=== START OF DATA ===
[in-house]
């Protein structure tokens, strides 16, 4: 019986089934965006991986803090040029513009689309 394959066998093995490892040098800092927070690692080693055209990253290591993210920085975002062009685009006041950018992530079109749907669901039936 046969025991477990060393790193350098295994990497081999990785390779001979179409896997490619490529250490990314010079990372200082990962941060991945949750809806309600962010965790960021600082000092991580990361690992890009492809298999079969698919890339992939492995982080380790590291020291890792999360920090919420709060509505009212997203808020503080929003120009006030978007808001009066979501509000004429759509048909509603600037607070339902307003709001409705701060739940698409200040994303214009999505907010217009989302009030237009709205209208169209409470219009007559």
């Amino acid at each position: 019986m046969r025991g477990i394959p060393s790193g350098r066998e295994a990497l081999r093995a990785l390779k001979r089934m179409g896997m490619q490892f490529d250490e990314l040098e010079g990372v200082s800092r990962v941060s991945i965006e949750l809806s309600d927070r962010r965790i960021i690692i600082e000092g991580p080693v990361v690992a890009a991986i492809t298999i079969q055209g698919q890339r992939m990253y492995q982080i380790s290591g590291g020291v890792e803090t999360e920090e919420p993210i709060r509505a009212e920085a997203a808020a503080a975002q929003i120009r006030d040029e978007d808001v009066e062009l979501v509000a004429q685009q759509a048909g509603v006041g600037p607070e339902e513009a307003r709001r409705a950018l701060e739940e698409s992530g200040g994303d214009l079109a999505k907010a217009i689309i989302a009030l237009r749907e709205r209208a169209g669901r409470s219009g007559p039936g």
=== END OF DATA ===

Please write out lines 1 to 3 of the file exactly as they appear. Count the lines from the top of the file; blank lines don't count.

[in-house]
């Protein structure tokens, strides 16, 4: 019986089934965006991986803090040029513009689309 394959066998093995490892040098800092927070690692080693055209990253290591993210920085975002062009685009006041950018992530079109749907669901039936 046969025991477990060393790193350098295994990497081999990785390779001979179409896997490619490529250490990314010079990372200082990962941060991945949750809806309600962010965790960021600082000092991580990361690992890009492809298999079969698919890339992939492995982080380790590291020291890792999360920090919420709060509505009212997203808020503080929003120009006030978007808001009066979501509000004429759509048909509603600037607070339902307003709001409705701060739940698409200040994303214009999505907010217009989302009030237009709205209208169209409470219009007559």
């Amino acid at each position: 019986m046969r025991g477990i394959p060393s790193g350098r066998e295994a990497l081999r093995a990785l390779k001979r089934m179409g896997m490619q490892f490529d250490e990314l040098e010079g990372v200082s800092r990962v941060s991945i965006e949750l809806s309600d927070r962010r965790i960021i690692i600082e000092g991580p080693v990361v690992a890009a991986i492809t298999i079969q055209g698919q890339r992939m990253y492995q982080i380790s290591g590291g020291v890792e803090t999360e920090e919420p993210i709060r509505a009212e920085a997203a808020a503080a975002q929003i120009r006030d040029e978007d808001v009066e062009l979501v509000a004429q685009q759509a048909g509603v006041g600037p607070e339902e513009a307003r709001r409705a950018l701060e739940e698409s992530g200040g994303d214009l079109a999505k907010a217009i689309i989302a009030l237009r749907e709205r209208a169209g669901r409470s219009g007559p039936g």